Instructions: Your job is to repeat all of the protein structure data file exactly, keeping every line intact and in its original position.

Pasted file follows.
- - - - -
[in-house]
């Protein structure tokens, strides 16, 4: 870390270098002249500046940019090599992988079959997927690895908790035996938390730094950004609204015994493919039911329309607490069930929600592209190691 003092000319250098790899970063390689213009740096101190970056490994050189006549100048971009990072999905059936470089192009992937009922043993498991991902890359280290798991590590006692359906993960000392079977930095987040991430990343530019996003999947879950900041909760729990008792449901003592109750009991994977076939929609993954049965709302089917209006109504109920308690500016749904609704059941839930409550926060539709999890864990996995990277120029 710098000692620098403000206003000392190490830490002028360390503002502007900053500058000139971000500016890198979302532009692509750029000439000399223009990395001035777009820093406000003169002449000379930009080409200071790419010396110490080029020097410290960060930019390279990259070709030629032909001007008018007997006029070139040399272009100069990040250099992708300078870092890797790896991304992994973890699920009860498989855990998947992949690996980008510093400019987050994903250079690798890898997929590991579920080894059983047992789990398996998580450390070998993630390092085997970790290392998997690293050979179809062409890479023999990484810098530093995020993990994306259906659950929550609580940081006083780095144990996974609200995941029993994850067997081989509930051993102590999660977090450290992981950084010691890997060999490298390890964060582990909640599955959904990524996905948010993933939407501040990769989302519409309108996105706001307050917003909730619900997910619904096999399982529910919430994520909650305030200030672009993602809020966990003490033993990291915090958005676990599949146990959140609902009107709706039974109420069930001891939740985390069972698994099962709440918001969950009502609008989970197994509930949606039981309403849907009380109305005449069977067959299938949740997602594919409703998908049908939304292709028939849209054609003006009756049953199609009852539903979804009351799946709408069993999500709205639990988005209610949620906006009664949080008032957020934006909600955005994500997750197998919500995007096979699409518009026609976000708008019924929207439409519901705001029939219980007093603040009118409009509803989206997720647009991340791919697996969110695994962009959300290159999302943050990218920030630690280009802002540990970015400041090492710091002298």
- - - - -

[in-house]
């Protein structure tokens, strides 16, 4: 870390270098002249500046940019090599992988079959997927690895908790035996938390730094950004609204015994493919039911329309607490069930929600592209190691 003092000319250098790899970063390689213009740096101190970056490994050189006549100048971009990072999905059936470089192009992937009922043993498991991902890359280290798991590590006692359906993960000392079977930095987040991430990343530019996003999947879950900041909760729990008792449901003592109750009991994977076939929609993954049965709302089917209006109504109920308690500016749904609704059941839930409550926060539709999890864990996995990277120029 710098000692620098403000206003000392190490830490002028360390503002502007900053500058000139971000500016890198979302532009692509750029000439000399223009990395001035777009820093406000003169002449000379930009080409200071790419010396110490080029020097410290960060930019390279990259070709030629032909001007008018007997006029070139040399272009100069990040250099992708300078870092890797790896991304992994973890699920009860498989855990998947992949690996980008510093400019987050994903250079690798890898997929590991579920080894059983047992789990398996998580450390070998993630390092085997970790290392998997690293050979179809062409890479023999990484810098530093995020993990994306259906659950929550609580940081006083780095144990996974609200995941029993994850067997081989509930051993102590999660977090450290992981950084010691890997060999490298390890964060582990909640599955959904990524996905948010993933939407501040990769989302519409309108996105706001307050917003909730619900997910619904096999399982529910919430994520909650305030200030672009993602809020966990003490033993990291915090958005676990599949146990959140609902009107709706039974109420069930001891939740985390069972698994099962709440918001969950009502609008989970197994509930949606039981309403849907009380109305005449069977067959299938949740997602594919409703998908049908939304292709028939849209054609003006009756049953199609009852539903979804009351799946709408069993999500709205639990988005209610949620906006009664949080008032957020934006909600955005994500997750197998919500995007096979699409518009026609976000708008019924929207439409519901705001029939219980007093603040009118409009509803989206997720647009991340791919697996969110695994962009959300290159999302943050990218920030630690280009802002540990970015400041090492710091002298």